Well … once again, we had a few delays in publishing, but ‘Elyse’ is finally on Amazon. This has been the hardest book to write from the series so far. Not because the story was difficult to get for me or me suffering from writer’s ‘block’, just life and its problems and glitches … major glitches.
But now it is published, and I am writing the last, or last-but-one book (not sure yet) in the Evening Wolves series … ‘Esobel’, which is where it all began really.
The lives of my characters
I was asked the other day why I go back to grandmothers with each book and chapter of the Shetcliffe females. There is a practical reason; I want a significant amount of change to have occurred in the country, so that I can ring the changes in each book. That said, it has become increasingly harder to do this in every prequal. Life in rural, northern England, changed very little over the years between 1700 and the beginning of the 1900s. So, I had to use a bit of imagination and some ‘poetic licence’ when writing Elisa and Elyse.
With ‘Eve’, beginning with her birth in 1864 and giving her character a long life until the 1950s, there was an enormous amount of change in the country around the turn of the century and in people’s lives. So, with some research, I could construct a very plausible existence for those living during this time.
Research has played an enormous part in the writing of the Evening Wolves series. Each book went back roughly 100 years, and I had to try to get some sense of the way of life of my characters, even as far as finding popular names chosen in those days. Death and illness were also rife, and I researched what would have been common diseases then, their names and spread throughout England, whether a localised epidemic or a pandemic. The internet was a great help with its listings of these old records.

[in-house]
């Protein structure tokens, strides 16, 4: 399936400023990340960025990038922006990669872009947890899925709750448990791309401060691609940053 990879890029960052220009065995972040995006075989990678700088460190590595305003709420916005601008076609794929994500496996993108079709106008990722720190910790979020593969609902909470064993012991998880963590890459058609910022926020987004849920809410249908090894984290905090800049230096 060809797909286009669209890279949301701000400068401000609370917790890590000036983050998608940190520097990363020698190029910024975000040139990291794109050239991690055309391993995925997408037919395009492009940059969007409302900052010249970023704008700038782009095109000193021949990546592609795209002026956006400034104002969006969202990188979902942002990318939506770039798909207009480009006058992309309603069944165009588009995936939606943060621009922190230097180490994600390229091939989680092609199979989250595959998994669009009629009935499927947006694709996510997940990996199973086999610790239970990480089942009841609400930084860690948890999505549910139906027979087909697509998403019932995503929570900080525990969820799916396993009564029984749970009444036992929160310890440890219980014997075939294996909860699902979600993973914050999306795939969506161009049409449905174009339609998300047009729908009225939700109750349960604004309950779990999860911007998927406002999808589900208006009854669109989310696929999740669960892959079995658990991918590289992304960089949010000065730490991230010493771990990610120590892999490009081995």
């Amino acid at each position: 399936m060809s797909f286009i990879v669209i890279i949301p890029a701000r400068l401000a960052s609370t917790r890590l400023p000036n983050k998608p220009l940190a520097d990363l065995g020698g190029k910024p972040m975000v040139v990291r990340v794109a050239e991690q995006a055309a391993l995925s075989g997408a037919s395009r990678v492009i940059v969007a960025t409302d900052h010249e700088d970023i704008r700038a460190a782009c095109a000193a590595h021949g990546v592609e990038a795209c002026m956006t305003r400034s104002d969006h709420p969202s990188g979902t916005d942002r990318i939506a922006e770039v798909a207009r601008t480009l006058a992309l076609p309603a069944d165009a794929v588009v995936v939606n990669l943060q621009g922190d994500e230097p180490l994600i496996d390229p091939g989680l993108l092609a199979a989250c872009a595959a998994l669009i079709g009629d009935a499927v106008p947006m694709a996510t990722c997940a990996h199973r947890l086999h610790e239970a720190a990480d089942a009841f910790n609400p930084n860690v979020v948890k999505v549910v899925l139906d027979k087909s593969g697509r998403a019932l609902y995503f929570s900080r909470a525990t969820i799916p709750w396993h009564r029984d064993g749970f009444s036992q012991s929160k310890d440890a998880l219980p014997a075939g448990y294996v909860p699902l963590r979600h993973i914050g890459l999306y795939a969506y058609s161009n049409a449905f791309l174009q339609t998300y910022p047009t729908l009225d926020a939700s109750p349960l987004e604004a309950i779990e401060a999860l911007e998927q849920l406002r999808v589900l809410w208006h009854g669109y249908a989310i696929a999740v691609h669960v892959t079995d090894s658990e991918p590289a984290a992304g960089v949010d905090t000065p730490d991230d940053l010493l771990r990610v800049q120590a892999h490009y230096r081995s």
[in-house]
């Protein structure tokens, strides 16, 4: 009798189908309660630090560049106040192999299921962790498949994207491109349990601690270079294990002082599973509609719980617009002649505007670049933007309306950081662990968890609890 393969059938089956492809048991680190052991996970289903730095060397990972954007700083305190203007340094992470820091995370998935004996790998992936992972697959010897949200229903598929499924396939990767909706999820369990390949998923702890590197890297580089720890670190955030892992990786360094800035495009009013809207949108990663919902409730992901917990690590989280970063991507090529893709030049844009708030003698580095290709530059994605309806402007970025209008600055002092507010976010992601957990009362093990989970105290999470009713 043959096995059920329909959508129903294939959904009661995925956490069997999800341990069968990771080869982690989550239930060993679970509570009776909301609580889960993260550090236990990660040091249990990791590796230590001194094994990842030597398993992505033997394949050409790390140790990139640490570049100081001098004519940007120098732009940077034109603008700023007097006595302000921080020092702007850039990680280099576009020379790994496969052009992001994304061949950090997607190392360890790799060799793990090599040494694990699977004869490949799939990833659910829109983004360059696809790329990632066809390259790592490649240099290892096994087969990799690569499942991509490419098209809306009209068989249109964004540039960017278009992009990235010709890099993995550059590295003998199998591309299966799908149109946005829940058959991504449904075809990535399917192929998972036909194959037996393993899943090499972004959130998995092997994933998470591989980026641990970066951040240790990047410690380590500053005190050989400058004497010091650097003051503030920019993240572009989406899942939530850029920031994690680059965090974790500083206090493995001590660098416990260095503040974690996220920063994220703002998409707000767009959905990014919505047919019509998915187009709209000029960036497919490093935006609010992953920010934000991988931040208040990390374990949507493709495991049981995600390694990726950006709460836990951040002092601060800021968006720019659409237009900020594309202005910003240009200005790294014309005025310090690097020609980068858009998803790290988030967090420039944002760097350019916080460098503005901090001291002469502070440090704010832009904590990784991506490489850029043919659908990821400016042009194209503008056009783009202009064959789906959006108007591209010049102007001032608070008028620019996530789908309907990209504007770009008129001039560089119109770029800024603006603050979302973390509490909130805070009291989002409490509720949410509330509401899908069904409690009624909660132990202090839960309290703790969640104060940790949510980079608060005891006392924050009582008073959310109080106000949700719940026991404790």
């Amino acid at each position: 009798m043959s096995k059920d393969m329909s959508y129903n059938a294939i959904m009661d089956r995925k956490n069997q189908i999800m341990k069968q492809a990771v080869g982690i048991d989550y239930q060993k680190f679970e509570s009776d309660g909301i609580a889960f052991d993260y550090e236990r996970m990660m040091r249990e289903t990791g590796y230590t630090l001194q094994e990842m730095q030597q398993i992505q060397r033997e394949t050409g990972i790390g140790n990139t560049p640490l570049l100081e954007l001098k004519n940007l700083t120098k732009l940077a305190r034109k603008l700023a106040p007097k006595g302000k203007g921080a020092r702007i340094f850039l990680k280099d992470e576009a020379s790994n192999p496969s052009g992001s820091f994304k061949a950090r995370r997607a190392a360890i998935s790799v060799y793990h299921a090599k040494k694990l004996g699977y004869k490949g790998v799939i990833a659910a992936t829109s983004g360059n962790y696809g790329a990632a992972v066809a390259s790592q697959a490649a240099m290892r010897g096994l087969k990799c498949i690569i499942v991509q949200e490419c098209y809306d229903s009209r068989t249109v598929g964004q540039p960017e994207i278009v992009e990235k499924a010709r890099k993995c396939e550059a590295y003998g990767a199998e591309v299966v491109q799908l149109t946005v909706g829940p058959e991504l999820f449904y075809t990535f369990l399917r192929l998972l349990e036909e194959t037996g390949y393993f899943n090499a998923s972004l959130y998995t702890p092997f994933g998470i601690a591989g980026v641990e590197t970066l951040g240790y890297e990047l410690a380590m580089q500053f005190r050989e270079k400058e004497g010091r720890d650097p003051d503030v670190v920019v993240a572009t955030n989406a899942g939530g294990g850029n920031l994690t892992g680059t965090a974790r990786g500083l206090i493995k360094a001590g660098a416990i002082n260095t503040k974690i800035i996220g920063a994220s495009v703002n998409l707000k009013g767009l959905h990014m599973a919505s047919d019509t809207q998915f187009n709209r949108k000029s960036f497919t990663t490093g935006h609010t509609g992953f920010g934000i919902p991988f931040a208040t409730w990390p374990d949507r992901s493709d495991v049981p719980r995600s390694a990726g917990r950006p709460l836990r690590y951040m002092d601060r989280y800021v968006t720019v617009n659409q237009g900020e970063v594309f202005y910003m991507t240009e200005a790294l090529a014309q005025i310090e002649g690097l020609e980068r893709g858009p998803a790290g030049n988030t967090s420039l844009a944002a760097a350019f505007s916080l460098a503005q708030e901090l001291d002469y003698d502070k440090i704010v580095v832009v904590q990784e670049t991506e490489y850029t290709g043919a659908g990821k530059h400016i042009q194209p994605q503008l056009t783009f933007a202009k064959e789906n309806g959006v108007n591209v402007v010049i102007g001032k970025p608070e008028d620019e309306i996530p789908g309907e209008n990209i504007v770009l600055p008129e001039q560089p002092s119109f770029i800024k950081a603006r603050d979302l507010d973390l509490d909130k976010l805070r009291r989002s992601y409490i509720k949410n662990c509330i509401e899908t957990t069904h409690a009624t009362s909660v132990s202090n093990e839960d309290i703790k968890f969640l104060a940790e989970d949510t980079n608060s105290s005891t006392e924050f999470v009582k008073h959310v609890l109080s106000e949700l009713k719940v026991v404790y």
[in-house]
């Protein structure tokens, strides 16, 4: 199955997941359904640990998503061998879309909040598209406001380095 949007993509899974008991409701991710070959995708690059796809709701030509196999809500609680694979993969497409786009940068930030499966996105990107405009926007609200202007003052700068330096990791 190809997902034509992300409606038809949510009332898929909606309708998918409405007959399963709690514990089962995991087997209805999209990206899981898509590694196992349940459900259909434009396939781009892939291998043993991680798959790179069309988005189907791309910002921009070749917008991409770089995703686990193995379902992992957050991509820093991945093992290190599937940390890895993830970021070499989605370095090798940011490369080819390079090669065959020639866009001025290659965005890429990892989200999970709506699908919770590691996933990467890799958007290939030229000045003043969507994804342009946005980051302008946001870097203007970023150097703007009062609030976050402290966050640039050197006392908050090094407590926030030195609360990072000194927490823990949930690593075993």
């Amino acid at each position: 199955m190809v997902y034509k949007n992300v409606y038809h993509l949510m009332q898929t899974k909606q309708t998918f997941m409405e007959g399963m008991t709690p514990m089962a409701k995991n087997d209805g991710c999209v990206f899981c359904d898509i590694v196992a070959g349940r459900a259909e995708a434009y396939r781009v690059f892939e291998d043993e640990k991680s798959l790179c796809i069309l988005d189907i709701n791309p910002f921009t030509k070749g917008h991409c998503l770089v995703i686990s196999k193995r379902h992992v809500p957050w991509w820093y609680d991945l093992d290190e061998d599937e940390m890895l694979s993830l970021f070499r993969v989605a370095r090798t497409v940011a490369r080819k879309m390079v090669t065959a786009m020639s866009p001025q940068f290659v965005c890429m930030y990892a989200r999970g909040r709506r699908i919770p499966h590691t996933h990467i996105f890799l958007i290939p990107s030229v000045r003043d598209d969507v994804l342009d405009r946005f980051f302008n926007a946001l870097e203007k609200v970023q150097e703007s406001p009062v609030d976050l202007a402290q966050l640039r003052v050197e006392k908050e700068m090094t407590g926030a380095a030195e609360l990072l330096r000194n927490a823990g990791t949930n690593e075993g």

Choosing a dialect
This was difficult at first, as I do not come from Yorkshire and that was/is the predominant accent running through every book in this series. I had to ‘hear’ my character’s voices, so I made a study of a northern English accent. But as I went back in time, the accent became stronger and less likely to be understood, once written down. I then decided to keep the level of dialect ‘writable’ and ‘readable’, so, again, some poetic licence was involved in this. Most of my readers understand what is being said (thank goodness), even some of my American folk, although one lady thought Elizabeth was a cockney!!!! I didn’t mind, as she loved the book, so……
I have been asked to give a little more insight into my characters, so I will be doing this in the blogs to follow.